Omega-3 supplements are commonplace these days and can be easily found on the shelves in pharmacies and supermarkets. Omega-3s seem to be good at everything, with different people claiming different things about their effects on health and wellbeing. As with most things in the field of science, nutrition and dietetics, new research is coming out every day regarding the effects and potential benefits of omega-3 supplements.
To start with, this is a brief chemistry based background. Omega 3 fatty acids are named due to the presence of a double bond at the third carbon atom from the end of the chain (see diagram). They are polyunsaturated fatty acids with 3 types actively involved in human physiology; α-linolenic acid (ALA) (plant oils), eicosapentaenoic acid (EPA) and docosahexaenoic acid (DHA) (both of which are common in marine oils).
Mainly found in fish, DHA is especially important for the central nervous system (brain and spinal cord). It is concentrated in the retina of the eyes for vision and the grey matter of the brain. DHA levels in newborn and breastfed infants depend on the maternal intake of DHA, so if the mother increases her intake of DHA then the DHA level in the breastmilk will increase. Epidemiological studies have demonstrated that improving maternal DHA decreases risk of poor infant and child visual and neural (brain) development (Innis, 2008). Furthermore low levels of DHA have also been linked to an increased risk of dementia and cognitive decline in the elderly (van Gelder et al., 2008).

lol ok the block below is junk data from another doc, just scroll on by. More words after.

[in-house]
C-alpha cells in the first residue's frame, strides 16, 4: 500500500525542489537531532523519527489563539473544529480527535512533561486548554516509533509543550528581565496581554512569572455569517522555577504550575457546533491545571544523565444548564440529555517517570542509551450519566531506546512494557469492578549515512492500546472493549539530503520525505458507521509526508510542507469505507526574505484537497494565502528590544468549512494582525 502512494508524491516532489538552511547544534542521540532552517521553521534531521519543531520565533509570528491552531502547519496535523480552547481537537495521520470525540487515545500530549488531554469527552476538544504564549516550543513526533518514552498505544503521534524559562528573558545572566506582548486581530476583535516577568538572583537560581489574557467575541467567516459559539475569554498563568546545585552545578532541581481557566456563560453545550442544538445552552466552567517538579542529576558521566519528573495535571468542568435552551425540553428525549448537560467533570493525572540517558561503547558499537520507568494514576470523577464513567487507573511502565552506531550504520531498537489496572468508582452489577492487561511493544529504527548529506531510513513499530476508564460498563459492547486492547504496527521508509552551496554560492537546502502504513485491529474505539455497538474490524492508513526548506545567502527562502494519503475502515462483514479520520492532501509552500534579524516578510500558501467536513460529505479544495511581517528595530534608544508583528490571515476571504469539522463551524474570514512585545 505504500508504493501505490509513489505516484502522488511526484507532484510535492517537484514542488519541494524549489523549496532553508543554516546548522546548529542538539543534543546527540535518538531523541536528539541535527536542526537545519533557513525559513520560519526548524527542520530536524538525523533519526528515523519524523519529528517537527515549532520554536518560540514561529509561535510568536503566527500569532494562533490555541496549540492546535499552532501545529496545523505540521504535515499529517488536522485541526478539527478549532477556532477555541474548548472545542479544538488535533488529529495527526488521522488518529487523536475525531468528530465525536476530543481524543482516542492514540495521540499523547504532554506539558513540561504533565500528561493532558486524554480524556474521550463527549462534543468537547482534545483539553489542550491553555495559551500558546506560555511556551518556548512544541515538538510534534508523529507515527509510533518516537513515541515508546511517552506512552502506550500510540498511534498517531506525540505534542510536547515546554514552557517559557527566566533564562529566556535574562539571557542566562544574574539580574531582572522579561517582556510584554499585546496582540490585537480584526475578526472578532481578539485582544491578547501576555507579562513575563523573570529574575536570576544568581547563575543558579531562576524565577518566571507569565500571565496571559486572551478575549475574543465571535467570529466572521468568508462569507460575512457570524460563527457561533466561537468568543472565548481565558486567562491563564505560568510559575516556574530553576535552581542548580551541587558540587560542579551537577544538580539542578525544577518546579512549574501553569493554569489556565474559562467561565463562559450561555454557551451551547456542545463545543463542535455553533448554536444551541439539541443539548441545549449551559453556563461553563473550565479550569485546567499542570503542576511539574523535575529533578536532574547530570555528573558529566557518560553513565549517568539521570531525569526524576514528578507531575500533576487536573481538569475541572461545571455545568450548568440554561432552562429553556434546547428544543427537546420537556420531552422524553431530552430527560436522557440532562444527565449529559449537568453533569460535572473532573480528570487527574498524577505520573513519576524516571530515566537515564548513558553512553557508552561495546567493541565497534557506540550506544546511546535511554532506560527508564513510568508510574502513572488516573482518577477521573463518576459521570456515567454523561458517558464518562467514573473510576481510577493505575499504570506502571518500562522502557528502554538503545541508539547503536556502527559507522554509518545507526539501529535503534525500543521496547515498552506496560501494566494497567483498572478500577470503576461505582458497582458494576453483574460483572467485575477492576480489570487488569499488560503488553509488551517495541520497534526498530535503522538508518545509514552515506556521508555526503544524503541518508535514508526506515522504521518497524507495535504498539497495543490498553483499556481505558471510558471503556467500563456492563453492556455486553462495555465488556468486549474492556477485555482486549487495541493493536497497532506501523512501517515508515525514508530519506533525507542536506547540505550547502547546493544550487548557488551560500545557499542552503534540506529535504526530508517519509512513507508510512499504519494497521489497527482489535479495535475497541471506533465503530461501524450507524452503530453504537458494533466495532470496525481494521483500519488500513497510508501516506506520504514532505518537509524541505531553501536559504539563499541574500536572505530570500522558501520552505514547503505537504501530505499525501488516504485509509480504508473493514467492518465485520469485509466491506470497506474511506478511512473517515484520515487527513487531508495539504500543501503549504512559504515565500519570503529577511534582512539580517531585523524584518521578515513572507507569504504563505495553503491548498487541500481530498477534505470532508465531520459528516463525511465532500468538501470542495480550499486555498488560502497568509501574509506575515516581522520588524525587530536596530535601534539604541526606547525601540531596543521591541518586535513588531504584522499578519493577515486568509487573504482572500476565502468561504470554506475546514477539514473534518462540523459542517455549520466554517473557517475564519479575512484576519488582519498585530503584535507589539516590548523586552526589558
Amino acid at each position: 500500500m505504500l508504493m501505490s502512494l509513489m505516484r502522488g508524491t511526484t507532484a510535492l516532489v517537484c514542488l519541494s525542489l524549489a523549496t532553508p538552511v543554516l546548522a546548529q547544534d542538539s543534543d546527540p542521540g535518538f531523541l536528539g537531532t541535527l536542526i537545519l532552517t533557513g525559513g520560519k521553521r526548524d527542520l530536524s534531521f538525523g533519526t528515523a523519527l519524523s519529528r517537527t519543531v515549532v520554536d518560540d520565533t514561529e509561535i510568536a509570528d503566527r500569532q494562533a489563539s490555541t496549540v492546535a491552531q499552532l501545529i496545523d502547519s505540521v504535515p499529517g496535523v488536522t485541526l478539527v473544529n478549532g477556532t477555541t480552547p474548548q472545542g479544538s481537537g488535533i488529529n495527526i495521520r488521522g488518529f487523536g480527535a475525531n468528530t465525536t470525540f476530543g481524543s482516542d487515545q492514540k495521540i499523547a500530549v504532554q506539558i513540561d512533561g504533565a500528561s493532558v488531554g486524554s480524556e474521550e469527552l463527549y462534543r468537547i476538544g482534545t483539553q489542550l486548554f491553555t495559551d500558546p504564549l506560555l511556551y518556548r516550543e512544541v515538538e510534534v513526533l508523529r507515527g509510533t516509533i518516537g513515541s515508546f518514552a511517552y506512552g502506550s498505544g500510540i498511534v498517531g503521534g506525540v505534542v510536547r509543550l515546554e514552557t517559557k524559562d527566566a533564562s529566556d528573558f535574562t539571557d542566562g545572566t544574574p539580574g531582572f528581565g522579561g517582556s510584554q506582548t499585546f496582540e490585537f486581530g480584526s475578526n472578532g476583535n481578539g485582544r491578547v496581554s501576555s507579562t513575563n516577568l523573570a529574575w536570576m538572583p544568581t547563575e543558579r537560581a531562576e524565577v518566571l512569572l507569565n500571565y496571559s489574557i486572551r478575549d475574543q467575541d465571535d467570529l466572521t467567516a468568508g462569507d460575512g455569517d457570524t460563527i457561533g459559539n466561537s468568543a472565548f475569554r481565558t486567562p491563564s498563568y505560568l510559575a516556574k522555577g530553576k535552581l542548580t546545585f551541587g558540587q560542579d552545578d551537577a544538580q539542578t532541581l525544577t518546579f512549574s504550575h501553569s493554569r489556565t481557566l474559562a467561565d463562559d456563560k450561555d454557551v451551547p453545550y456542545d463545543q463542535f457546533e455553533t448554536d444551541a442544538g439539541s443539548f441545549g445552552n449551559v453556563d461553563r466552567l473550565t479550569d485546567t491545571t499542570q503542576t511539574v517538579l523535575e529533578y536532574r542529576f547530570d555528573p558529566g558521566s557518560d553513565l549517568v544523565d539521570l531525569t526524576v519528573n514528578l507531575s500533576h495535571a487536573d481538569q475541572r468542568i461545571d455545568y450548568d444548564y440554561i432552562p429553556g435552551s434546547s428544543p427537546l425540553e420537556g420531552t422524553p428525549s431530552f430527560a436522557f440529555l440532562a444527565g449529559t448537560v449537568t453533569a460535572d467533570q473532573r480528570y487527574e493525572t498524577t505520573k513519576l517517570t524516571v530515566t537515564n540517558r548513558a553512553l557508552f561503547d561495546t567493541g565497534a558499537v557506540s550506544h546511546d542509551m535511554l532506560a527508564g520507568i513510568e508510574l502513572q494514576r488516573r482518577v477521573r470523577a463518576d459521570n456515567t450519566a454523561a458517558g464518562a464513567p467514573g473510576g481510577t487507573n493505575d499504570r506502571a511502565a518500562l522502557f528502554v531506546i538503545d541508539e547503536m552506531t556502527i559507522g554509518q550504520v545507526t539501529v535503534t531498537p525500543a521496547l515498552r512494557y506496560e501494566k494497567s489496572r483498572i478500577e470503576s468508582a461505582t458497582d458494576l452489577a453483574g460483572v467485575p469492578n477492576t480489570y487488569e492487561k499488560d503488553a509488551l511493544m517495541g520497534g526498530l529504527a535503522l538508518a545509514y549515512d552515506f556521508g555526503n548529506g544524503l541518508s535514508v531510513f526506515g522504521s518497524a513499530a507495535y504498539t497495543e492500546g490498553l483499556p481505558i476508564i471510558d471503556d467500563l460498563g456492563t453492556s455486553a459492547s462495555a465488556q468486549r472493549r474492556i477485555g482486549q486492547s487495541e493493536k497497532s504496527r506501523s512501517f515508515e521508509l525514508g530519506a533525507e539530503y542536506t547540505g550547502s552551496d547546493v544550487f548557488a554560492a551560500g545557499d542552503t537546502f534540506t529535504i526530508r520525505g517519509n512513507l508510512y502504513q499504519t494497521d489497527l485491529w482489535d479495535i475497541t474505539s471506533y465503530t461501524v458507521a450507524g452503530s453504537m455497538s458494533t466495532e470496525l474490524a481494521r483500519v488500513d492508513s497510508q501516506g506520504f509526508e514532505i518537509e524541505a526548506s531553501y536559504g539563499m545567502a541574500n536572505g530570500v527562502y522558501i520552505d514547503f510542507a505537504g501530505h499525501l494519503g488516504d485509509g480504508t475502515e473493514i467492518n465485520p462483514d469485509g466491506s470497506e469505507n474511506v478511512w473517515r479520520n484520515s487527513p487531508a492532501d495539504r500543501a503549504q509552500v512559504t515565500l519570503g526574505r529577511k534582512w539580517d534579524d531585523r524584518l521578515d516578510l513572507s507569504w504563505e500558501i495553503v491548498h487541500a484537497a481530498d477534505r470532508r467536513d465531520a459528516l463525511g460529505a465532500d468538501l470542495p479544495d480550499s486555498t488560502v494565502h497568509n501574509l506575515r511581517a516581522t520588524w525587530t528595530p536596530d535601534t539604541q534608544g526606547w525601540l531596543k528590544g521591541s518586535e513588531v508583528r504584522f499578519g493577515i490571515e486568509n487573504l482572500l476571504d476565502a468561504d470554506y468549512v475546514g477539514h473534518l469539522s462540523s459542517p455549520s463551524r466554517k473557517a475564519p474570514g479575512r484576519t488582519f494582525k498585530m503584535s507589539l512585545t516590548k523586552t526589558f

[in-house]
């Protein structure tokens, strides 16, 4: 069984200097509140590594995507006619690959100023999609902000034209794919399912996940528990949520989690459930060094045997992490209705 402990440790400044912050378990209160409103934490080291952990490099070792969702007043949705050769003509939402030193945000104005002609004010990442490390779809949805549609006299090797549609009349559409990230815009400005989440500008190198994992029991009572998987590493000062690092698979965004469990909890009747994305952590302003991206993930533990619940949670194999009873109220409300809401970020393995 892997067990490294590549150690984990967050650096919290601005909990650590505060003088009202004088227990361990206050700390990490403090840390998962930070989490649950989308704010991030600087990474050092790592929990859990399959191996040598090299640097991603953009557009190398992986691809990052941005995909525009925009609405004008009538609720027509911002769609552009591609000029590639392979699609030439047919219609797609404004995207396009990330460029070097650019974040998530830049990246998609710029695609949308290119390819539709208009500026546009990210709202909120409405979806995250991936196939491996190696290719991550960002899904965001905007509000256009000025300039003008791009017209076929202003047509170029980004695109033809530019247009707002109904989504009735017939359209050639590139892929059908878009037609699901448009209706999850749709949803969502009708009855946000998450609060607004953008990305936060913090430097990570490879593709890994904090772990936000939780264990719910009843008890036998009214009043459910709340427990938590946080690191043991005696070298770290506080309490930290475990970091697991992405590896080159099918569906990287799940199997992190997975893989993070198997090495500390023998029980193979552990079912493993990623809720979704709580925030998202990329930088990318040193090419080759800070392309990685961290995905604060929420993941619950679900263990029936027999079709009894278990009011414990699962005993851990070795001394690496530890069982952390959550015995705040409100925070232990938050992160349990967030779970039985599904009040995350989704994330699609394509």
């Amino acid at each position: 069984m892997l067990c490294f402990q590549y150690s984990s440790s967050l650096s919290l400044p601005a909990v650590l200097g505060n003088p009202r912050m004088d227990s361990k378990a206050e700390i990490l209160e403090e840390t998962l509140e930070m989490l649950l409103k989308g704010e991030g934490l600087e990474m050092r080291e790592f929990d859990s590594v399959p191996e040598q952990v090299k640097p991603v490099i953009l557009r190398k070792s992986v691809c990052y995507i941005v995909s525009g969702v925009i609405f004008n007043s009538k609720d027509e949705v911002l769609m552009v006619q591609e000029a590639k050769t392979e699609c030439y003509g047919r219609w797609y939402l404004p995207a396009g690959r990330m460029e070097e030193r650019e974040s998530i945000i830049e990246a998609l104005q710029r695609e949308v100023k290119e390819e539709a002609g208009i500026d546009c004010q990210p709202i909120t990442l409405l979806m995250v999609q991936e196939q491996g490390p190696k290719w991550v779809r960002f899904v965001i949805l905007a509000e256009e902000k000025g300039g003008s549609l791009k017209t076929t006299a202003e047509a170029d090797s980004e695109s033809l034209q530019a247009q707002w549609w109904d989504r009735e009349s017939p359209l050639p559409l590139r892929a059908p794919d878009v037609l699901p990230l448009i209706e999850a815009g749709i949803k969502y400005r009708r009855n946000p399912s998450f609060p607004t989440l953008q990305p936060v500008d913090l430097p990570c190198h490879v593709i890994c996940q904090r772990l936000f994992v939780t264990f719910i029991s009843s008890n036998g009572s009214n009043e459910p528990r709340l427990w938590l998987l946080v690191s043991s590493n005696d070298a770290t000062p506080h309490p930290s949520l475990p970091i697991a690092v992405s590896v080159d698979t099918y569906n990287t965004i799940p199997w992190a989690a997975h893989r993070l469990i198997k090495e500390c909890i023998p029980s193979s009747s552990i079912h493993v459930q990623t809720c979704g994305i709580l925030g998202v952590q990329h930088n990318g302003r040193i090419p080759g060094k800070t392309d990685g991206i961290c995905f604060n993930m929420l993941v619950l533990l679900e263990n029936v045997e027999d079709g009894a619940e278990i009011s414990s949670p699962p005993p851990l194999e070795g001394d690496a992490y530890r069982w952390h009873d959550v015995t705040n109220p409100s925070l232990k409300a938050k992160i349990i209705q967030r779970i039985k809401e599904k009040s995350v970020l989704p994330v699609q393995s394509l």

Bucher et al. (2002) performed a study and found that dietary and nondietary intake of omega-3 reduces overall mortality (death), mortality due to heart attacks (myocardial infarction), and sudden death in patients with coronary heart disease. These effects were attributed to EPA and DHA which were suggested to reduce platelet adherence, protect against ventricular arrhythmia (irregular heart beat) and enhance endothelium-dependent vasodilation.
There is also some evidence that suggests omega-3s prevents Type 2 diabetes by minimising insulin resistance. Inflammatory diseases such as rheumatoid arthritis, ulcerative colitis and Crohn's disease may also improve with increased omega-3 levels (Proudman et al., 2008).
Omega-3s are now understood to be so important to human health that the Institute of Medicine's Food and Nutrition Board has set a minimum daily requirement for the first time – a list of the essential nutrients humans must get from their diets. As with all supplements, professional advice should be sought before changing your diet and care must be taken to ensure everything is taken in moderation.
Check our Omega-3 products for optimal health:
Bucher HC, Hengstler P, Schindler C, Meier G. N-3 polyunsaturated fatty acids in coronary heart disease: a meta-analysis of randomized controlled trials. The American Journal of Medicine; 2002;112:298-304.
Innis SM. Dietary omega 3 fatty acids and the developing brain. Brain research. 2008;1237:35-43.
Proudman SM, Cleland LG, James MJ. Dietary Omega-3 Fats for Treatment of Inflammatory Joint Disease: Efficacy and Utility. Rheumatic Disease Clinics of North America. 2008;34:469-479.
van Gelder BM, Tijhuis M, Kalmijn S, Kromhout D. Fish consumption, n-3 fatty acids, and subsequent 5-y cognitive decline in elderly men: the Zutphen Elderly Study. The American journal of clinical nutrition. 2007;85:1142.
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